Rube Goldberg Machines!

by Brenda Lee Intengan

Amongst the various oddities and artifacts contained in the Museum of Science and Industry, one of major museums in Chicago and the largest science museum in the Western hemisphere, one very significant piece stands alone in a corner of the lobby, commanding its own space. It’s a crowd pleaser for all ages- its one of those things that keeps the kids absolutely engaged and interested- who doesn’t like to see simple mechanics in motion? Every time I go there I go out of my way to make sure I see it.

The Jollyball is described by the MSI website as “a fascinating mechanical wonder stands more than 7 feet high, 15 feet wide and 5 feet deep. In fact, the Guinness Book of World Records named it the largest flipper machine in the world in 1988.” Created by Charles Morgan, this was the first Rube Goldberg machine that I encountered as a child, sparking a lifelong interest in these gadgety, complex contraptions that bridge the line between art and engineering. If the most interesting part is watching the ball in motion, does this classify it as performance art?

From Wikipedia:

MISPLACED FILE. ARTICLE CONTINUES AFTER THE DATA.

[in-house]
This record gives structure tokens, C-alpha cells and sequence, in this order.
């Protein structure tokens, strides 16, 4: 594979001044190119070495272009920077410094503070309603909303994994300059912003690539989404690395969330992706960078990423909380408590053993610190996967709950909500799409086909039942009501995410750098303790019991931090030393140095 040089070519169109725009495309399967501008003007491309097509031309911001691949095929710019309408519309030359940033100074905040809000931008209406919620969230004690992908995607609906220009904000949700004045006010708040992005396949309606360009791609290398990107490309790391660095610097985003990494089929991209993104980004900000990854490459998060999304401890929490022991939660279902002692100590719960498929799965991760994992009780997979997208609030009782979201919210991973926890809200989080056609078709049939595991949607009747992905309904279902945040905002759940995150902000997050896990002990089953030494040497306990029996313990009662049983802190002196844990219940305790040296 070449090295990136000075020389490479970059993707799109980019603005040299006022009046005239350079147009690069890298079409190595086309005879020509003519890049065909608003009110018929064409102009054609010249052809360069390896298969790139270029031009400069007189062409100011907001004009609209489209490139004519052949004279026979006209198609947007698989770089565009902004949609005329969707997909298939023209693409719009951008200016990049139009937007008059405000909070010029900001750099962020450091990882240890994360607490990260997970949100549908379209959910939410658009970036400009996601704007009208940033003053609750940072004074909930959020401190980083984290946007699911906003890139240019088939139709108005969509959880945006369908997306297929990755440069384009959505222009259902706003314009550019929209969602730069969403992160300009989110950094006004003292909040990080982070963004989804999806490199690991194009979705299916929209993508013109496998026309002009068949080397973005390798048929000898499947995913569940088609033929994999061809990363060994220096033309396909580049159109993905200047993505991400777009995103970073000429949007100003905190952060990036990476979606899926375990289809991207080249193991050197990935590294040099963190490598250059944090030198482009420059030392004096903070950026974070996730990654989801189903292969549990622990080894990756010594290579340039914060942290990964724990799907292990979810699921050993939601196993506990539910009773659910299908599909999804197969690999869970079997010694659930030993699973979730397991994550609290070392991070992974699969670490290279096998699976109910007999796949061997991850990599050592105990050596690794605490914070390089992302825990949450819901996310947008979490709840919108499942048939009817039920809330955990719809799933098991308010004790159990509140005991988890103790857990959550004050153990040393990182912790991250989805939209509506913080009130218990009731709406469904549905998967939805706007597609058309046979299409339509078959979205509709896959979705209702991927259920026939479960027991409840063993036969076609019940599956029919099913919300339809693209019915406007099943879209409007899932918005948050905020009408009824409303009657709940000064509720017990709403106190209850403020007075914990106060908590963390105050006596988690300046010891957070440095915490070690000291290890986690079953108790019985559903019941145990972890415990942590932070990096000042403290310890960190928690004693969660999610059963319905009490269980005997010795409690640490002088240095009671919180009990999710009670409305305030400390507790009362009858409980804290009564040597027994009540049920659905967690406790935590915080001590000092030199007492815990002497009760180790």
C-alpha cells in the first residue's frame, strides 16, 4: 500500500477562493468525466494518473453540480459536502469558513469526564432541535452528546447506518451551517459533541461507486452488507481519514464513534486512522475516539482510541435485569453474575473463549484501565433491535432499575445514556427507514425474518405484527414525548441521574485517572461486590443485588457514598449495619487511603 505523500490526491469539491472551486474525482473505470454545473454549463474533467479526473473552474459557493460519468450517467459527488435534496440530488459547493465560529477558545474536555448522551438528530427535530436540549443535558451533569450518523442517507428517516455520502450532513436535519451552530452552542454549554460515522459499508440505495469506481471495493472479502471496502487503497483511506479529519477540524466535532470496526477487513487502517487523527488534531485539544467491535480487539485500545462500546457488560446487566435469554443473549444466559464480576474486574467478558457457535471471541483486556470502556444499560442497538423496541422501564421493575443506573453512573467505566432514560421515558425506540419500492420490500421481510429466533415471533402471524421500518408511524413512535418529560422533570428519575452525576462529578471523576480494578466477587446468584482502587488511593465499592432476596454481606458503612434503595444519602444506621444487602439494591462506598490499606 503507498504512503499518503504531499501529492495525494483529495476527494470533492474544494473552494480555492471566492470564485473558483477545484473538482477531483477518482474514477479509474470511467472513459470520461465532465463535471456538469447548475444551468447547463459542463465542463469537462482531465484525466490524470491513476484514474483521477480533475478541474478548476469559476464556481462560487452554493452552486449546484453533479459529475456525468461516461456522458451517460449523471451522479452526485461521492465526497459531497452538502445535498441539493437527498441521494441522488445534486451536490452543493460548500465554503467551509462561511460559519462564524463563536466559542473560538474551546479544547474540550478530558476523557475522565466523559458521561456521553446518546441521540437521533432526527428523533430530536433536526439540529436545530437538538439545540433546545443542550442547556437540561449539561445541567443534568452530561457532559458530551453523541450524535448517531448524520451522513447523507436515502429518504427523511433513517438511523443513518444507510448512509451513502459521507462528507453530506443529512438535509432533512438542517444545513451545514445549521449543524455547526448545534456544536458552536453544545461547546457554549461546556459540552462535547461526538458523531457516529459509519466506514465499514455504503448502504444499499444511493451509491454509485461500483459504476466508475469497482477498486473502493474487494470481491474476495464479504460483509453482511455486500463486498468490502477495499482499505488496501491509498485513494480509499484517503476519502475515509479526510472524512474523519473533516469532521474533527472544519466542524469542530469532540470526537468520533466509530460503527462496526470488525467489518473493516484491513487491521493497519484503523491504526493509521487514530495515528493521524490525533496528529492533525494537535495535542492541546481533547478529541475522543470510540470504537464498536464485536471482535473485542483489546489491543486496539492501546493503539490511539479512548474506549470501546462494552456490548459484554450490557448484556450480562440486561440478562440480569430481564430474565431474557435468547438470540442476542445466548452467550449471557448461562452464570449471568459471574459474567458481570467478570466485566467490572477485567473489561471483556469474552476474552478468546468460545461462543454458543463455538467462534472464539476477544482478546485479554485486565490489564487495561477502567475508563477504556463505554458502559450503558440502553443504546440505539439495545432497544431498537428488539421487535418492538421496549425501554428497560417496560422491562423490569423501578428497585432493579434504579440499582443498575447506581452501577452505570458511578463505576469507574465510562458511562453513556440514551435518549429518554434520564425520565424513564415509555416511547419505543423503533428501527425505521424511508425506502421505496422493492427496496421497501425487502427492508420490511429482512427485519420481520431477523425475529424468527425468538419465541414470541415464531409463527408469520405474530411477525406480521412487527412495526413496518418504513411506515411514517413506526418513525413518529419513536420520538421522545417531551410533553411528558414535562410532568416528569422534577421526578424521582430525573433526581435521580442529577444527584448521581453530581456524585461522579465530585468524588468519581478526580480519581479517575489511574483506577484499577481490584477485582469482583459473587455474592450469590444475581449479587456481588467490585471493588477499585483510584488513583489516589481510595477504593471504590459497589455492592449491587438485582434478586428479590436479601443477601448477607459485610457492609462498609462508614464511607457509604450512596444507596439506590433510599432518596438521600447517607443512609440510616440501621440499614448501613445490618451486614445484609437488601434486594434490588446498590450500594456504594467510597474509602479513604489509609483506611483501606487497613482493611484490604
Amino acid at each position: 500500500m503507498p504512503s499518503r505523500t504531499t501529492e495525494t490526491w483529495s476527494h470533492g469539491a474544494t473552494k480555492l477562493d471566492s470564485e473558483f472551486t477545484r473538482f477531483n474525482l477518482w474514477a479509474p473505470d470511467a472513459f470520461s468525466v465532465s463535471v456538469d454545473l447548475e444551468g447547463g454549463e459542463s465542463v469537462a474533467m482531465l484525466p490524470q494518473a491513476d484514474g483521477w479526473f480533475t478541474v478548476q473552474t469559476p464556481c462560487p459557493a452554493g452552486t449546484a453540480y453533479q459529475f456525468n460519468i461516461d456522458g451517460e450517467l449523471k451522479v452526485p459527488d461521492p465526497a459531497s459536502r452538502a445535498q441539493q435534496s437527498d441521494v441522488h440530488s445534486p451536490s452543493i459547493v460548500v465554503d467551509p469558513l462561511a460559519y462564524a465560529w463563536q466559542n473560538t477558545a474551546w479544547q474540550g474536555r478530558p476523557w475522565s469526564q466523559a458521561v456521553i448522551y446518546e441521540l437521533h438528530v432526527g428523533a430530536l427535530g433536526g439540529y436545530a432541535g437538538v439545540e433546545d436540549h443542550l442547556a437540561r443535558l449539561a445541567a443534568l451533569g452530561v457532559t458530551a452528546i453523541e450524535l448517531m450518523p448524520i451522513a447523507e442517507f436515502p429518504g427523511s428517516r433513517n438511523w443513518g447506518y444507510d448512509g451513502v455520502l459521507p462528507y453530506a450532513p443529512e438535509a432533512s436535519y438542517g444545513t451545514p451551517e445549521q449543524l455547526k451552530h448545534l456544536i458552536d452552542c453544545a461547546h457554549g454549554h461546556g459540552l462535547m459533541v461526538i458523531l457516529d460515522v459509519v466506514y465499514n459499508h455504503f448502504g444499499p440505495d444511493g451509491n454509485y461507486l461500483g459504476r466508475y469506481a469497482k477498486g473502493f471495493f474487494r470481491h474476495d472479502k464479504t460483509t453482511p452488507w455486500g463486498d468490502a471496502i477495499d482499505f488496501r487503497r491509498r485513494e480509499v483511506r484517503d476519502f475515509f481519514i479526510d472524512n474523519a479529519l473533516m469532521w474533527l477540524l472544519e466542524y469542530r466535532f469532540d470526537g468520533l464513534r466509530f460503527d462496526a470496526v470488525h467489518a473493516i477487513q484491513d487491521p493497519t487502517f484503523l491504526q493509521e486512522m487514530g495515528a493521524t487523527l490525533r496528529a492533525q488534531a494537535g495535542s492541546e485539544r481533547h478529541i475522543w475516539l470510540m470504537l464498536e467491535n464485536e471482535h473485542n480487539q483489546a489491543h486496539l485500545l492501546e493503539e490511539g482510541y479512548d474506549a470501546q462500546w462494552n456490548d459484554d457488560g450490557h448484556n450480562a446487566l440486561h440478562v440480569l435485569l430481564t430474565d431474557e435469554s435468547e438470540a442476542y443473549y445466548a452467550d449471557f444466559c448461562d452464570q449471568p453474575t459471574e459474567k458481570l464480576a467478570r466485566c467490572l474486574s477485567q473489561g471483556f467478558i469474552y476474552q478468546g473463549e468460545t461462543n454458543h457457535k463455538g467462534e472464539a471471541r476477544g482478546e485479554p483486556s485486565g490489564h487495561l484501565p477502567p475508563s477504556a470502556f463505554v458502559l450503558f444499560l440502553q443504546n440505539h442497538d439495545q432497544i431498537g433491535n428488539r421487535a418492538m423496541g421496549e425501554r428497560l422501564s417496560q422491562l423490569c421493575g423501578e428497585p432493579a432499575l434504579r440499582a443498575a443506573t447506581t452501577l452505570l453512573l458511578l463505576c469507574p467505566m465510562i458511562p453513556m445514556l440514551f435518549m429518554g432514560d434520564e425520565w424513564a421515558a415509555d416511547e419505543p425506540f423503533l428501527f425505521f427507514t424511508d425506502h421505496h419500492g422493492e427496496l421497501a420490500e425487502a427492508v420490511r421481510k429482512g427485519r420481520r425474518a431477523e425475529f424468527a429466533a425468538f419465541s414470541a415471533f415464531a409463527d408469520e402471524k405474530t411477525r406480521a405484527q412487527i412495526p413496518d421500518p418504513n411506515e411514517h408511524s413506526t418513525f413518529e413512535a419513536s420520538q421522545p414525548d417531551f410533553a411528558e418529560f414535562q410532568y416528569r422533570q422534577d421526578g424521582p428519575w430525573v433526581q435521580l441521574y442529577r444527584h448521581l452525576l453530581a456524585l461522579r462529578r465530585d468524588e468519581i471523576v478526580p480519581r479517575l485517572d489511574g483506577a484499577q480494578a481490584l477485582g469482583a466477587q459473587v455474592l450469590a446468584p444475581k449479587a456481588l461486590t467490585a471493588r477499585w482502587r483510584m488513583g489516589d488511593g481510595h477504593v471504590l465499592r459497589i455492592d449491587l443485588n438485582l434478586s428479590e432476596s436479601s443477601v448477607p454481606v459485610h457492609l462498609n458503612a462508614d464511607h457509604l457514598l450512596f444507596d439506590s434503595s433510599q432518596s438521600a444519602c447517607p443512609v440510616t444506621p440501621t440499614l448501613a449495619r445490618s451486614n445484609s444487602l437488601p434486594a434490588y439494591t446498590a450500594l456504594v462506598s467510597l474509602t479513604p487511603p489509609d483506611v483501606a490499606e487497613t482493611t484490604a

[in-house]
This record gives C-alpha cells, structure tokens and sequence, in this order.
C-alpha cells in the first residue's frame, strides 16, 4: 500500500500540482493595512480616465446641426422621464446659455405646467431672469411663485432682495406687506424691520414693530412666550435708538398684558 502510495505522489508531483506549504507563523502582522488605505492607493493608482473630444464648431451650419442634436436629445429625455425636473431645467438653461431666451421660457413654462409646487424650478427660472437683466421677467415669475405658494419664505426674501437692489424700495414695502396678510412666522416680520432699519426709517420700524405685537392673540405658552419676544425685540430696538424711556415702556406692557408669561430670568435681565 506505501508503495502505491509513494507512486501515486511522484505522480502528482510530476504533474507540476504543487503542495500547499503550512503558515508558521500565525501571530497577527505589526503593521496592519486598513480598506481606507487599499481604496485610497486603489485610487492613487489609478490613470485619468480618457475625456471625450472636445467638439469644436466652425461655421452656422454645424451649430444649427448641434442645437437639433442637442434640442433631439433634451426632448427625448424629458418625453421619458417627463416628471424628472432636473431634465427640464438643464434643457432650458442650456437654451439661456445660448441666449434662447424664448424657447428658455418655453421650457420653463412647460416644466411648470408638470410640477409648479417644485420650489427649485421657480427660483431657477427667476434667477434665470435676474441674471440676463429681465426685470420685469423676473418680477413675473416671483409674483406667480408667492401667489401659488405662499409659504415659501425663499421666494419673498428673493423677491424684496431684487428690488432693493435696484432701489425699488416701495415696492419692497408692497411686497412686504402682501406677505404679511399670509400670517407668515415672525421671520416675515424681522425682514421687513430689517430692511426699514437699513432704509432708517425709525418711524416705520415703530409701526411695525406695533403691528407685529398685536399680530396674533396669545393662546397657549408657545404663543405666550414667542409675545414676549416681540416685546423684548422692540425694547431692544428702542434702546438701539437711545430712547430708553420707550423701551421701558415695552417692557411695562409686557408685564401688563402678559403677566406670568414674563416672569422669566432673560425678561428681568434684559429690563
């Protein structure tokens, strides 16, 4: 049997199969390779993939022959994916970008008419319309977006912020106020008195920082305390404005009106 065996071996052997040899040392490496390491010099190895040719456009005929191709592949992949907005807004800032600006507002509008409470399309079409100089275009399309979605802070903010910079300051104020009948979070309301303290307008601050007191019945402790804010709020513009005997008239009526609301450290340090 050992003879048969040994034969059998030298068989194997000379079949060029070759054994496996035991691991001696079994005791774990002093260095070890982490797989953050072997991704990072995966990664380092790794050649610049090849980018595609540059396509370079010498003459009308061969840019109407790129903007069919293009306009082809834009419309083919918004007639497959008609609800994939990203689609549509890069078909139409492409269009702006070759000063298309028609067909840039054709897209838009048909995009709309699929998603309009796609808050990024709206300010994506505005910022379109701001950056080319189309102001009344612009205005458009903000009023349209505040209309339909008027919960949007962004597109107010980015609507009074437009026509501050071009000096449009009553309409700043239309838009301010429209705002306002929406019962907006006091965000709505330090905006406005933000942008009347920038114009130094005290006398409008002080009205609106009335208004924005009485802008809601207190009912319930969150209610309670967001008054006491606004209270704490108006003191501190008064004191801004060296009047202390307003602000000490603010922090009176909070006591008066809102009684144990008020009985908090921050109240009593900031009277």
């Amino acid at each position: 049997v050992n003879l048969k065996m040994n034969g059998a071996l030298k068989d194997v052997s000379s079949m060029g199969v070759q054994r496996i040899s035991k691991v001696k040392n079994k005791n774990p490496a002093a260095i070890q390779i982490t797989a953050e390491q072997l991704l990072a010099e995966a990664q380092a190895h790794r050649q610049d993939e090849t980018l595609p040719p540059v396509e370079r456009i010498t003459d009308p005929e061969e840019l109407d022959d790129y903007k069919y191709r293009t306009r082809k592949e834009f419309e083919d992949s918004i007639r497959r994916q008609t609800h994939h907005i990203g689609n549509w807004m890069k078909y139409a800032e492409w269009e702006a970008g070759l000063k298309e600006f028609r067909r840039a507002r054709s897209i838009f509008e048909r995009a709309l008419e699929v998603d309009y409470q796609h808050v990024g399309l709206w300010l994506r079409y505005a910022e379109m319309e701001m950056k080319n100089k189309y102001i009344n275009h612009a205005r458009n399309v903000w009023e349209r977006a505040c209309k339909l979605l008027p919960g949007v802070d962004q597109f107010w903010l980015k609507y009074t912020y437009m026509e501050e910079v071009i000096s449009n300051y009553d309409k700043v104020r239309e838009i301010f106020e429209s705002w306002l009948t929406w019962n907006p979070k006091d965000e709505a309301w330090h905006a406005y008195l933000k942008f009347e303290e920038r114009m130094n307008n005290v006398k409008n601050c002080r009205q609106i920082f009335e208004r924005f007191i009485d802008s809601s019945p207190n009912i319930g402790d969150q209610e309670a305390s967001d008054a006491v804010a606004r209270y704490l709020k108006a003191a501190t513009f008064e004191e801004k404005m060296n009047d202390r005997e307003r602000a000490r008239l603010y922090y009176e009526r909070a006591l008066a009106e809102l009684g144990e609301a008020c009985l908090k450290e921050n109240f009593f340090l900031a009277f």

Reuben Lucius Goldberg (July 4, 1883 – December 7, 1970) was an American cartoonist, sculptor, author, engineer, and inventor. Goldberg is best known for a series of popular cartoons he created depicting complex devices that perform simple tasks in indirect, convoluted ways—now known as Rube Goldberg machines.

His name is synonymous now with anything that is a “complex machine designed to perform simple tasks” based on his work creating illustrations such as this:

A year or so ago, I came across another spectacular Rube Goldberg machine, this time in the video for Ok Go’s “When the Morning Comes”:

I’m not sure why I find these machines more intriguing than simple machines that perform complex tasks.

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